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Case report

The Bleeding Bowel: A Rare Case of Neurofibromatosis Type 1-associated Gastrointestinal Stromal Tumor in a Young Male


Individuals with neurofibromatosis type 1 are much more likely to develop gastrointestinal stromal tumors than those without this condition. The median age for patients with neurofibromatosis type 1-associated gastrointestinal stromal tumors is approximately 65 years. We present a case of a young male with a history of neurofibromatosis type 1 who presented with symptomatic anemia and melena and was ultimately found to have a gastrointestinal stromal tumor.


Neurofibromatosis type 1 (NF1), also known as von Recklinghausen's disease, is the most common form of the three major clinically and genetically distinct classifications of neurofibromatosis (type 1, type 2, and schwannnomatosis) [1]. It is an autosomal dominant condition that is caused by loss-of-function mutations in the tumor-suppressor gene NF1 and is characterized by cutaneous pigmentations and growth of tumors along nerves in the skin, brain, and other parts of the body [2]. According to the practice guideline for treating adults with NF1 by Medical Genetics and Genomics (ACMG) published in 2018, up to 1 in every 1,900 people is affected by NF1 worldwide. NF1 has been shown to decrease the average life expectancy of those affected by 8 to 15 years, most commonly due to malignancies and cardiovascular complications [3].

NF1 has a predilection for cancer development with a five-fold increase in overall cancer risk, which is the highest cancer incidence yet reported. It is closely associated with malignant peripheral nerve sheath tumors, breast cancers, and pheochromocytomas [4]. It has also been found to be associated with malignant fibrous histiocytomas, thyroid carcinomas and gastrointestinal stromal tumors (GISTs). The estimated cumulative cancer risk in patients with NF1 was 25.1% by age 30 years and 38.8% by age 50 years, whereas the respective percentages in the general population of the same region were 0.8% and 3.9%. The estimated lifetime cancer risk in patients with NF1 is 59.6%, while it is approximately 38.5% in the general population [4-5].

Patients with NF1 are 34 times more likely to develop GISTs than those without NF1 [6]. Although rare, GISTs are the most common mesenchymal tumors within the gastrointestinal tract [7]. A systematic review of 29 population-based studies involving 13,550 patients from 19 countries found that the reported incidence of GISTs overall was 10-15 people per million per year [8]. In contrast, the United States Cancer Statistics database from 2001 to 2015 revealed that the annual incidence of GISTs in the United States was seven cases per million people [9]. The primary locations of GISTs were 55.6% gastric, 31.8% small bowel, 6.0% colorectal, and 6.6% others. The ages of patients with GISTs ranged from 10 to 100 years, with the median age being roughly 65 years [8].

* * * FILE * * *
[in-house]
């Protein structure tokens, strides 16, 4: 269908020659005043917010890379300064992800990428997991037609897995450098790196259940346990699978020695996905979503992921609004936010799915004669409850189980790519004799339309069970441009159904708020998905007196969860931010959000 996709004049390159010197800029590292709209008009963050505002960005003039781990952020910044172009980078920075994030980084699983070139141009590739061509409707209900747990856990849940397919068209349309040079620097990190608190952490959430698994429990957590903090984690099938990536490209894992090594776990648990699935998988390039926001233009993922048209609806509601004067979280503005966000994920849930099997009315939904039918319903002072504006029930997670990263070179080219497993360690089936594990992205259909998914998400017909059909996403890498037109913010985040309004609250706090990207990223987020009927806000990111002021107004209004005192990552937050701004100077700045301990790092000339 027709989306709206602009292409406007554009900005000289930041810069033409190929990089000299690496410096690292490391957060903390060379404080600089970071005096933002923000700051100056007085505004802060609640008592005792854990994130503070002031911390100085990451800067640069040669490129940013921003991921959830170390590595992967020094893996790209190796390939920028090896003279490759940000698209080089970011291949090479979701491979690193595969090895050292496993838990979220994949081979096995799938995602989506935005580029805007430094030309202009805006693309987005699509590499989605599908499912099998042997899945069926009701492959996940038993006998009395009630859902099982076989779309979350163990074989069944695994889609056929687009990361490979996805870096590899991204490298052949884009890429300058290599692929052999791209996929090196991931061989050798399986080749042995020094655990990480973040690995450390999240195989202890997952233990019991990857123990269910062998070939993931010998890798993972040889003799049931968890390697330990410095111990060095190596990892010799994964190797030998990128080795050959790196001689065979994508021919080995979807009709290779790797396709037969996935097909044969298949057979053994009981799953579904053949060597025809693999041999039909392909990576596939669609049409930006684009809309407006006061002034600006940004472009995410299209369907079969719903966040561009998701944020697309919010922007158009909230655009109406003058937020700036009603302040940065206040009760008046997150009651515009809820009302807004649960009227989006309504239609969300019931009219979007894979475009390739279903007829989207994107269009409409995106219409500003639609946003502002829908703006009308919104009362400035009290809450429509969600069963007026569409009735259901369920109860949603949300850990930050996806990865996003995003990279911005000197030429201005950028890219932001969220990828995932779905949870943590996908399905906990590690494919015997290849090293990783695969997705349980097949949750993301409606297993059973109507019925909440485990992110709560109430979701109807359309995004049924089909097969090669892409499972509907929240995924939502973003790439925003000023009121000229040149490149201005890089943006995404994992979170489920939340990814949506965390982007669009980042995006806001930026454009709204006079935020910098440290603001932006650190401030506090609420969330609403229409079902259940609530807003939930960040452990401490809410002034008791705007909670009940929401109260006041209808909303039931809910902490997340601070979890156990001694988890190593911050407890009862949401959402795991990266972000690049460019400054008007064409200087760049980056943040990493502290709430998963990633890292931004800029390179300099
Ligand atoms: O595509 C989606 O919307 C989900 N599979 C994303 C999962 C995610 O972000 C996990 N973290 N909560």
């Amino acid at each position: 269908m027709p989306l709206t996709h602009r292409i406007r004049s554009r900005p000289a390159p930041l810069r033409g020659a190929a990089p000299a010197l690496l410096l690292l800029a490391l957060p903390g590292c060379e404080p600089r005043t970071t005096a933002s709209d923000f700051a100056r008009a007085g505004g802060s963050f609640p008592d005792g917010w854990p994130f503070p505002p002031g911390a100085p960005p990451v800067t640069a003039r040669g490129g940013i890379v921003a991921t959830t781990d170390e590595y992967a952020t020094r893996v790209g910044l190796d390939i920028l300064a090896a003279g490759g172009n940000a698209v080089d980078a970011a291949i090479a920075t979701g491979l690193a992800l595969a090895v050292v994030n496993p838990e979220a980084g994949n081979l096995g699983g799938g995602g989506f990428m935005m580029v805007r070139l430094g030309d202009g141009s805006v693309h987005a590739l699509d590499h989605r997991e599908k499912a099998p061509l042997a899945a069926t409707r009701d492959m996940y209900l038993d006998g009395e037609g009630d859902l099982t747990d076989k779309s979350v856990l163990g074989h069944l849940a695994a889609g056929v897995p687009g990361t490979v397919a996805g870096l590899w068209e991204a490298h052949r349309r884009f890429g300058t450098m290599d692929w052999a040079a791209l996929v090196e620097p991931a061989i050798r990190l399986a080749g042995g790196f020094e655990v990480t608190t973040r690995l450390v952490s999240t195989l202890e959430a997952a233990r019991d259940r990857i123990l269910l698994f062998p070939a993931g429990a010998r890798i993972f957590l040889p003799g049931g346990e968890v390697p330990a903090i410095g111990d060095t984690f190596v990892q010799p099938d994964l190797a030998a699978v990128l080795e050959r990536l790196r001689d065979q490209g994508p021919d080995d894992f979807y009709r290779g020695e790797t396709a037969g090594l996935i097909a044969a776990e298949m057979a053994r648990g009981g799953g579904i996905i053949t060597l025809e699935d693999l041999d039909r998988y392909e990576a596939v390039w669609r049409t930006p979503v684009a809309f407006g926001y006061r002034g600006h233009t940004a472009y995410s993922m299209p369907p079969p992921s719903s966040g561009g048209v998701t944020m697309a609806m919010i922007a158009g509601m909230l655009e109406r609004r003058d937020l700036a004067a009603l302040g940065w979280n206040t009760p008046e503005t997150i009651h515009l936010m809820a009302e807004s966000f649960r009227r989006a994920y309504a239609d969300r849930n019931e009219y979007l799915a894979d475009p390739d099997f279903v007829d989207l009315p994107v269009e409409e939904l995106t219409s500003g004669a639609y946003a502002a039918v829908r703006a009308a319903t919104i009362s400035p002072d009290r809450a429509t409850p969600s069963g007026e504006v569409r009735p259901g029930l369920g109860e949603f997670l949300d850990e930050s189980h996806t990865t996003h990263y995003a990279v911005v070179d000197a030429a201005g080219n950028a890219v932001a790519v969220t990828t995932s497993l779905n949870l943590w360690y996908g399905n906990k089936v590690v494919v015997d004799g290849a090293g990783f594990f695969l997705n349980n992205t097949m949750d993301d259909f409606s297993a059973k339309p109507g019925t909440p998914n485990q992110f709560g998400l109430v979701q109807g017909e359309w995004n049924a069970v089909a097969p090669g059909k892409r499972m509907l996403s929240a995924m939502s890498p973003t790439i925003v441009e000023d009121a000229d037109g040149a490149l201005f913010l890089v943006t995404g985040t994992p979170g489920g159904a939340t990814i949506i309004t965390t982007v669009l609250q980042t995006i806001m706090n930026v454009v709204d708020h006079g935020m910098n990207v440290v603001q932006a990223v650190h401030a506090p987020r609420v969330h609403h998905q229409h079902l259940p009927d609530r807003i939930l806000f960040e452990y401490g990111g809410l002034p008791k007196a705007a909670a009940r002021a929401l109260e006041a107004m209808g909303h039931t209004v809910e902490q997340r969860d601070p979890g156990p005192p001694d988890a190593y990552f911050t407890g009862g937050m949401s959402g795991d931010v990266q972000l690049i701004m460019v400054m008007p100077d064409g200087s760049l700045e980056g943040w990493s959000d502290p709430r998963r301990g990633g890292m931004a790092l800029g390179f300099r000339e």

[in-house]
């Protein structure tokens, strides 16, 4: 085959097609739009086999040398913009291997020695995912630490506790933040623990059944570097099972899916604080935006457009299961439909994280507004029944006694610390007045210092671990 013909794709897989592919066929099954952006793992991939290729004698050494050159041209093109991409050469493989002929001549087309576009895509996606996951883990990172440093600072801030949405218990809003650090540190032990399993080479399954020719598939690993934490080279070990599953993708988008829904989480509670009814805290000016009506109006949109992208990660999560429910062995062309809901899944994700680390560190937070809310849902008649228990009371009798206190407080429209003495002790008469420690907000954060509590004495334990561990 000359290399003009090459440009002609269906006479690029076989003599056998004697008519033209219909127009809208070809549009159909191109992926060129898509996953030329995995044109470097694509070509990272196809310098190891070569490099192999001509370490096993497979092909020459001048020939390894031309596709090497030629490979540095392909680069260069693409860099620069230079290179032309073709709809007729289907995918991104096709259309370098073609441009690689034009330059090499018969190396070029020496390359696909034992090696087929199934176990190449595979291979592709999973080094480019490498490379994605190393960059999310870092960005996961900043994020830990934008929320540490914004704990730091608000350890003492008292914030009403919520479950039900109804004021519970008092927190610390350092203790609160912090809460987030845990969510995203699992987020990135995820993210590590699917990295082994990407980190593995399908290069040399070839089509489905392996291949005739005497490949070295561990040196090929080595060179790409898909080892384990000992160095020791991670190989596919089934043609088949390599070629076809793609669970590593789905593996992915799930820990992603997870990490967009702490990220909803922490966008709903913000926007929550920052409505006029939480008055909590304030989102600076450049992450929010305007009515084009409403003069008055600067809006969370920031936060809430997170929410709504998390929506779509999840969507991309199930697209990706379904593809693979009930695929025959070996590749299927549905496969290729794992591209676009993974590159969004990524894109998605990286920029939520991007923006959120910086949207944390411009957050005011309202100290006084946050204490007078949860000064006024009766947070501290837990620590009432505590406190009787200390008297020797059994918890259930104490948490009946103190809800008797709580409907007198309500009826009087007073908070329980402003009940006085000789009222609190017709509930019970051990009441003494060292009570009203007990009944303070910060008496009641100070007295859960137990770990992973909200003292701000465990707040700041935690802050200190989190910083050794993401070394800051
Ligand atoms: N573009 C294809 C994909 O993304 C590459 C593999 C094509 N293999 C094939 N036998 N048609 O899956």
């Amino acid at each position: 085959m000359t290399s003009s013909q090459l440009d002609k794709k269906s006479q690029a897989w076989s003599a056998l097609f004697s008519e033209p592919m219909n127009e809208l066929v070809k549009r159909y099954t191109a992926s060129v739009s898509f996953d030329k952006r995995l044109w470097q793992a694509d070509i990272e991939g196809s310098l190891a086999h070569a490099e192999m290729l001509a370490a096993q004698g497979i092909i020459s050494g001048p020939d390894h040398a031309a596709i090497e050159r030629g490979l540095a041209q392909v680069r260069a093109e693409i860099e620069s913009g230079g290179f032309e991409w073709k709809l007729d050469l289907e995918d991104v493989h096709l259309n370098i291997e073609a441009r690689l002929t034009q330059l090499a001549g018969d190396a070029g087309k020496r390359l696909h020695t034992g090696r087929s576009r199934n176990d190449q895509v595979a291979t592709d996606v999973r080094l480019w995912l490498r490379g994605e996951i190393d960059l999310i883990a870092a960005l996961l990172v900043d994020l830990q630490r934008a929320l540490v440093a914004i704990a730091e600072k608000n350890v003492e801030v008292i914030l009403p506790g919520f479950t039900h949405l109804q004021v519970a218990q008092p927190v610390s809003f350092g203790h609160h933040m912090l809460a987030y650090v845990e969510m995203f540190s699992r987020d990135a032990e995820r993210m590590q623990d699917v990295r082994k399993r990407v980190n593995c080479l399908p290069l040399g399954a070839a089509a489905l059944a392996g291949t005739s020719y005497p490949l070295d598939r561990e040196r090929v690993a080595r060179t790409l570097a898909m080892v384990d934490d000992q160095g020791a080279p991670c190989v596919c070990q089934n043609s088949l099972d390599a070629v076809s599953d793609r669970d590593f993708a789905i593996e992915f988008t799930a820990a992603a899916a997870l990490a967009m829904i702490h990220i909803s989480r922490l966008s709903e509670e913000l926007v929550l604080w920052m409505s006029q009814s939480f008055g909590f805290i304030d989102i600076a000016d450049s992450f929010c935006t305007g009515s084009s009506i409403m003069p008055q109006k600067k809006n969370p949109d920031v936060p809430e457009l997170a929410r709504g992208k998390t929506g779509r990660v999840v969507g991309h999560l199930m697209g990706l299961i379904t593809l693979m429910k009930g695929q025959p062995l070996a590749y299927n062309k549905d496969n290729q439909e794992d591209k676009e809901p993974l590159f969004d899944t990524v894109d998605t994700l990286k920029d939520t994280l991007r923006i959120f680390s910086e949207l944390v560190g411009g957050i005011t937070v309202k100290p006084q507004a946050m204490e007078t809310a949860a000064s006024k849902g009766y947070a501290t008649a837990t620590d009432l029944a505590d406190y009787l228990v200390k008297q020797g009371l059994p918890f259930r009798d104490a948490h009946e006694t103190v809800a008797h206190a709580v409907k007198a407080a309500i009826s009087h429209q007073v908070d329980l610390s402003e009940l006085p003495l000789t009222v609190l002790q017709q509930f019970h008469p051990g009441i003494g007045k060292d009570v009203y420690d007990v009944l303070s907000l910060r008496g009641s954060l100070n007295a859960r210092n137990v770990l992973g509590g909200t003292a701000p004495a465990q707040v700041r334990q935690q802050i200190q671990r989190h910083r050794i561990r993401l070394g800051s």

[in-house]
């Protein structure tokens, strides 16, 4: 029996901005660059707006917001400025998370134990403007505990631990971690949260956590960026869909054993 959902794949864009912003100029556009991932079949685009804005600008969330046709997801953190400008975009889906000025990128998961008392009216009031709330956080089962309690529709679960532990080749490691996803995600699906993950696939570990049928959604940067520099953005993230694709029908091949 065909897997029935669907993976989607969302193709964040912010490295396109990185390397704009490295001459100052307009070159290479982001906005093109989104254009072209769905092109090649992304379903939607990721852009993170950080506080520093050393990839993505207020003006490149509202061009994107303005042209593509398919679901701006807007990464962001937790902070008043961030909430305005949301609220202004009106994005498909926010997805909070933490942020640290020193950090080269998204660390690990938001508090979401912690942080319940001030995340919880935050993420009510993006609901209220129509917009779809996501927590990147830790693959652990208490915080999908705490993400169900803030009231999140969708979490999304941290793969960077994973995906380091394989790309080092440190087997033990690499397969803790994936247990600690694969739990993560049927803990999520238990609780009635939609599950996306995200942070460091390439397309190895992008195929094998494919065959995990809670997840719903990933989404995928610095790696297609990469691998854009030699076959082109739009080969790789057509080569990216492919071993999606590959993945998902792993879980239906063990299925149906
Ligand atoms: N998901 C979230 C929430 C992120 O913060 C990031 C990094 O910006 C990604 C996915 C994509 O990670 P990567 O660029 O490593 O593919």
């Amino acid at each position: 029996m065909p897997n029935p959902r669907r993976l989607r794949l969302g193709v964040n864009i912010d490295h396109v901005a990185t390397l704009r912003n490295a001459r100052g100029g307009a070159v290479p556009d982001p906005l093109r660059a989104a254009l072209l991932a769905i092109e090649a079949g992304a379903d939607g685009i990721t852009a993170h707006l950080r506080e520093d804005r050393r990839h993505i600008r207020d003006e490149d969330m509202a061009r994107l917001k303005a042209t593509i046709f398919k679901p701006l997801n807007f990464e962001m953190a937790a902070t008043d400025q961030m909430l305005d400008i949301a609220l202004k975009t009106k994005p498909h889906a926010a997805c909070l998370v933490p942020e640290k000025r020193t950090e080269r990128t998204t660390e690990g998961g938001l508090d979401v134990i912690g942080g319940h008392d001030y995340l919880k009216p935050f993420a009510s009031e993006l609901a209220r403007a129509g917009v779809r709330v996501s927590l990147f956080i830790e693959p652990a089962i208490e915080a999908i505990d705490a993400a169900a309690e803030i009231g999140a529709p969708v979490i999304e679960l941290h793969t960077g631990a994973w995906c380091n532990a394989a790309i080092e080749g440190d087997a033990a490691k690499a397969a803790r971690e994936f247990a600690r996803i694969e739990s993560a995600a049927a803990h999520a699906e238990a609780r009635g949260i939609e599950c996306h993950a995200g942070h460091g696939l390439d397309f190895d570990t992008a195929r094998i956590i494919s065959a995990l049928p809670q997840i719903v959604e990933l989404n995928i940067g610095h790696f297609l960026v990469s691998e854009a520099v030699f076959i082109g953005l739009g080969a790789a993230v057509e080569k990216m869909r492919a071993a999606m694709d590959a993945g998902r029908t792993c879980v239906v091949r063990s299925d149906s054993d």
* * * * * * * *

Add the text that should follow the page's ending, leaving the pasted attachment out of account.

Case Presentation

A 21-year-old male with a past medical history of NF1 presented with shortness of breath, lethargy, and melena. He had been admitted to an outside hospital (OSH) two weeks prior with similar symptoms and was found to be anemic due to a gastrointestinal bleed. Colonoscopy and esophagogastroduodenoscopy (EGD) did not reveal any pathology, so the patient was discharged and scheduled for an outpatient capsule endoscopy. This was not performed due to his abrupt re-hospitalization to the OSH due to tachycardia and anemia with hemoglobin of 6 g/dL. Laboratory workup was non-contributory, so the patient was transfused with three units of packed red blood cells and was transferred to our institution [10].

The patient reported continued lethargy and denied abnormal bowel movements between his two earlier hospitalizations. His abdominal and rectal examinations were unremarkable, and skin examination revealed café-au-lait spots on the right arm. Hemoglobin was 8.5 mg/dL, total bilirubin was 2.3 mg/dL, and direct bilirubin was 0.3 mg/dL. Vital signs were within normal limits. An abdominal computed tomography (CT) scan revealed a 2.45 x 2.04 x 3.51 cm well-circumscribed ovoid mass at the jejunum adjacent to a loop of small bowel in the left upper quadrant (Figures 1A, 1B). This mass was subsequently resected, biopsied, and confirmed as a low-grade GIST [10]. The surgical oncology team determined that he did not require any adjuvant chemotherapy or immunotherapy because his tumor was classified as low risk. The patient was ultimately discharged with pain control medications and was followed by his OSH care providers for any recurring mass. At one-year follow-up, he remained completely asymptomatic and free from cancer.


The differential diagnoses of patients who present with anemia are broad. In the setting of anemia with melena, CT scans, EGDs, and colonoscopies are often ordered. If these examinations are non-revealing, patients are subjected to repeat studies or more specialized studies, such as capsule endoscopies and balloon enteroscopies. This adds to the physical and financial burdens of patients and may still fail to identify the underlying etiology of their symptoms. After admitting the patient in this case to our institution, we had initially planned for a push enteroscopy and a capsule study but were able to avoid this course by taking a thorough history of his NF1, researching its link to GISTs, and correlating this with the suspicious findings on imaging [10].

Without understanding this connection between NF1 and GISTs, achieving a prompt diagnosis would have been difficult given the patient’s limited number of symptoms. Although our patient endorsed fatigue and had melena, he lacked abdominal pain, nausea, vomiting, bowel obstruction, a palpable abdominal mass, early satiety, dysphagia, and odynophagia, all of which have been reported as the most common signs and symptoms of GISTs [11]. His lack of symptoms is not unique, as a patient series conducted on 15 patients with NF1-associated GISTs found that GISTs were incidentally detected among seven patients while the other eight had symptomatic tumors [12]. This further accentuated the importance of linking NF1 and GISTs because it demonstrated that patients with NF1-associated GISTs could be asymptomatic.